Sexponent: Traveling With Your Toy

Most of us have experience with the vast set of rules the Transportation Security Administration (TSA) has put in place for travel, including shoe removal and examination of pretty much any item containing metal. However, many travelers may be unaware of the rules concerning vibrators and other pleasure devices.

While some toys can certainly be placed into your carry on, other toys are best left in your checked baggage. Vibrators, dildos and other toys that are shorter than seven inches are acceptable for your carry-on. In order to avoid any potentially embarrassing situations in the security line, remove your batteries from a battery-operated vibrator. Many rechargeable vibrators now come with a lock feature to help prevent any sudden vibrating in your bag.

Lubricants will go by the same 3-1-1 rule as other liquids, meaning that a bottle may contain no more than 3.4 ounces, all containers must fit into one one-quart plastic bag, and each traveler is allowed only one of these bags. Other carry-on approved toys include handcuffs, rope, strap-on harnesses and other products made of leather, fabric or buckles.

There are some toys that fit into a grey area, and may be best to put into your checked baggage. These include whips, paddles and electrical stimulants. Riding whips and crops are approved for carry on, while whips and bullwhips are considered defense equipment, and must be placed in checked baggage. When it comes to paddles, ping-pong paddles are approved for carry on. In this case, comparing your paddles’ size to that of ping-pong paddles can help you decide what is better left checked. Electrical stimulants that are used for pain treatment are acceptable in carry-ons; however, the rules on stun-guns are a little hazy, so your violet wand may be better left checked. You are better off to check any items made of stainless steel or glass.

Items that absolutely cannot go in your carry on are those with sharp edges or points (it’s probably best to check that sexy spiked collar) and those that are similar in size, shape or weight to clubs, bats or batons. The 17-inch dildo your friends got you as a prank is best left in your checked baggage.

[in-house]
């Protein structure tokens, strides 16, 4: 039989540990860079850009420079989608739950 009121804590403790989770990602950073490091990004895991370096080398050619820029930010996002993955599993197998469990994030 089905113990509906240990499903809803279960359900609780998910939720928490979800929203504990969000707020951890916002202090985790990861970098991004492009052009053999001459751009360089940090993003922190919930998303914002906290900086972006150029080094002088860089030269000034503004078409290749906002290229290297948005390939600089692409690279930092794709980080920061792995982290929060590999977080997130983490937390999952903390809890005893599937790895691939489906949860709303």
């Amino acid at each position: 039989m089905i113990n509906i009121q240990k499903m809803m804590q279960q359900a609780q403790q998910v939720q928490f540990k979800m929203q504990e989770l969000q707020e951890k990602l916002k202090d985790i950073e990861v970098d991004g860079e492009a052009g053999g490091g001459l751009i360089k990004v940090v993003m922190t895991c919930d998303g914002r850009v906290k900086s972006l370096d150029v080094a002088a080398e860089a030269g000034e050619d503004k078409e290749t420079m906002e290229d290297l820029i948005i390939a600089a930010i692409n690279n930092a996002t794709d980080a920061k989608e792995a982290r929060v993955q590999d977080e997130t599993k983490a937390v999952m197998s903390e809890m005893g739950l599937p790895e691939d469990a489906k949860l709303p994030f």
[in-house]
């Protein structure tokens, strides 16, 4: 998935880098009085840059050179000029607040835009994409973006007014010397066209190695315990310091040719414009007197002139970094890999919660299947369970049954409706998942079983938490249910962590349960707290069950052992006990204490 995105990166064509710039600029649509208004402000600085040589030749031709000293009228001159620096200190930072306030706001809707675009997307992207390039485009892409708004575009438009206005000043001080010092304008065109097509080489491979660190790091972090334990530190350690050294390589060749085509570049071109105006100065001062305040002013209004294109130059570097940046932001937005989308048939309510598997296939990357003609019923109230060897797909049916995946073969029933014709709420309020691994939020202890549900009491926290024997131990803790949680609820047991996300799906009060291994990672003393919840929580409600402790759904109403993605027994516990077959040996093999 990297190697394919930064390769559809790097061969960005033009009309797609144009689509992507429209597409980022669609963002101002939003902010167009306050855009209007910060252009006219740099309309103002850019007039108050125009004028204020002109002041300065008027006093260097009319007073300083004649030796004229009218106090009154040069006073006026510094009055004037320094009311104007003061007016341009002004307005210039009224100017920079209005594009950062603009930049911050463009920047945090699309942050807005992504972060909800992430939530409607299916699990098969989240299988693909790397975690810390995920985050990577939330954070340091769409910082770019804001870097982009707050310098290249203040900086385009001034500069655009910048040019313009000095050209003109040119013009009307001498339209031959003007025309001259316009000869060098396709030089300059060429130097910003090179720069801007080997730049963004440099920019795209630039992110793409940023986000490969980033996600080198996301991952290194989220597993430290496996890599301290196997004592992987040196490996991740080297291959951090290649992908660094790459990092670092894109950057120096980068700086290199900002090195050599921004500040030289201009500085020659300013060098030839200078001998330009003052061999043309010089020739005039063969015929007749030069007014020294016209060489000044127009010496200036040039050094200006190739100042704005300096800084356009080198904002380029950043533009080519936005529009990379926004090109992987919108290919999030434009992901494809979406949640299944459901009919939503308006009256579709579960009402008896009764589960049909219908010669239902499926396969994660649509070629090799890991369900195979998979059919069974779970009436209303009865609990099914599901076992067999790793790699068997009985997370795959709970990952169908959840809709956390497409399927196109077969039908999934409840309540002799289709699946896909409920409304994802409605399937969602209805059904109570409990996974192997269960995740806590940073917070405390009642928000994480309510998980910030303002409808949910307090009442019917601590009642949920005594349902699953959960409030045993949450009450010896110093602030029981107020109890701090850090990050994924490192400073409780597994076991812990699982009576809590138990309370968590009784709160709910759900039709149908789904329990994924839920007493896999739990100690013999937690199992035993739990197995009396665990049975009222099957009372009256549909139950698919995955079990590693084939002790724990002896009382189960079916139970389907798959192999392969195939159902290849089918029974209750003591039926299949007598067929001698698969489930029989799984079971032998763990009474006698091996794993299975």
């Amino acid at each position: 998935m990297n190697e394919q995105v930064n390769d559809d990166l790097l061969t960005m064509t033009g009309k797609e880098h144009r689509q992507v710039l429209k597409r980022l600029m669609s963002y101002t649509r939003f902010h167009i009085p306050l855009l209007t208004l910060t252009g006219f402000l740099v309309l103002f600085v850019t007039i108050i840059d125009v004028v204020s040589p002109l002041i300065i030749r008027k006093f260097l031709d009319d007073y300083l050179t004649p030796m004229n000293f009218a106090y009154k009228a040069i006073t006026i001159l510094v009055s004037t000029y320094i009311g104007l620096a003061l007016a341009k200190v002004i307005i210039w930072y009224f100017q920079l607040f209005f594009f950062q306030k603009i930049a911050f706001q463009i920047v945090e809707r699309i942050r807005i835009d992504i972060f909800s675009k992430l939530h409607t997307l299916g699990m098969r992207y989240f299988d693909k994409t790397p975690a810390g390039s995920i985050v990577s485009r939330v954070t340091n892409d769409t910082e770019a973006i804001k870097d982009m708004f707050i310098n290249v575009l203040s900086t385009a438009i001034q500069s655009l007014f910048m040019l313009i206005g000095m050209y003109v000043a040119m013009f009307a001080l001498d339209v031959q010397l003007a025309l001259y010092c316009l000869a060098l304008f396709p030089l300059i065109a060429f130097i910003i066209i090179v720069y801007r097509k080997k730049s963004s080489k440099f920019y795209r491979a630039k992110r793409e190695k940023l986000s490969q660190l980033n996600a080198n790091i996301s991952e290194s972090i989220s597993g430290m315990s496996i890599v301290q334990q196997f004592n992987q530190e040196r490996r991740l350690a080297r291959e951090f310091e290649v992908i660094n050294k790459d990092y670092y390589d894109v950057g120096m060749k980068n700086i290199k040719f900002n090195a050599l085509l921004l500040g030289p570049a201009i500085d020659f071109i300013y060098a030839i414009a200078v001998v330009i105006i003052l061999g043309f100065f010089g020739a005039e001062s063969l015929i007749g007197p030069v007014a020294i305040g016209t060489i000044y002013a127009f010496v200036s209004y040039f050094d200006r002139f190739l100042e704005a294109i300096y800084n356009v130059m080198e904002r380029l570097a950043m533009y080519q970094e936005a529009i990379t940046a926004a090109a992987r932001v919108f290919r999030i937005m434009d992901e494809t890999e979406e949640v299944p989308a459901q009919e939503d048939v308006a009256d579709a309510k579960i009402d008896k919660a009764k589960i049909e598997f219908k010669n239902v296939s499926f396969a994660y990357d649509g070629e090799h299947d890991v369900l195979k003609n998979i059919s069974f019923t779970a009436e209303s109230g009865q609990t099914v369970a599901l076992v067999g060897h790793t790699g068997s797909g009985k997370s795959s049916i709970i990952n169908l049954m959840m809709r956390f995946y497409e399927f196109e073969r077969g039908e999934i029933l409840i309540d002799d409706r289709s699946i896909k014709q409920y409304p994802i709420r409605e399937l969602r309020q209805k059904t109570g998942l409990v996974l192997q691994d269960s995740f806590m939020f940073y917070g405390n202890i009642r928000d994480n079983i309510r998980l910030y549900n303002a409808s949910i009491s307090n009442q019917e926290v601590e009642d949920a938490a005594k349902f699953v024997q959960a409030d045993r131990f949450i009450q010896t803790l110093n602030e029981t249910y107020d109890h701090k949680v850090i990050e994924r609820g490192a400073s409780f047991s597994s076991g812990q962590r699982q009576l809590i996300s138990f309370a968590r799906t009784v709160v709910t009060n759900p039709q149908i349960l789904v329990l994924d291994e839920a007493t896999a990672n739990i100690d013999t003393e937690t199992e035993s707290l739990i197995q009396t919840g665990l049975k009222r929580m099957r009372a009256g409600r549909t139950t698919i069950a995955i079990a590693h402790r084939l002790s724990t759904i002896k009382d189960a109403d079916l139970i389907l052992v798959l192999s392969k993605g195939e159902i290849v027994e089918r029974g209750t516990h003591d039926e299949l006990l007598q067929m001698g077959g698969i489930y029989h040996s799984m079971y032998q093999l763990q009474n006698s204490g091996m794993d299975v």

Discussing the vibrator that a security worker has found in your bag can be nerve-wracking. However, many modern vibrators come in such odd shapes and such a wide variety of colors that their appearance doesn’t automatically categorize them as a sex toy. There are also several terms you can use to describe it besides ‘vibrator.’ You can call it a ‘personal device’ or ‘personal toy.’ You can reserve the right to be screened in private, which can allow for a search and discussion of carry-on contents without calling attention to yourself from other travelers. If nothing else, you can always check your toys and save yourself the stress of the security line. If you are traveling within the U.S., you can most likely find an inexpensive vibrator at a pharmacy at your destination. Whatever happens, tell the truth when asked about the nature of your carry-on items. It’s a good idea to place your toys in plastic bags, so security workers can see what it is without contaminating it.

Another thing to be aware of when traveling with personal devices are the laws of your destination. Alabama is currently the only state with a legal ban on all sex toys. Many other countries have bans on personal devices. Make sure to do a little pre-travel research to know what is and isn’t okay for travel.

Check out airsafe.com/issues/baggage/sextoyplus.htm to learn more about TSA guidelines, as well as the AirSafe.com seminar on “How to fly with a sex toy.”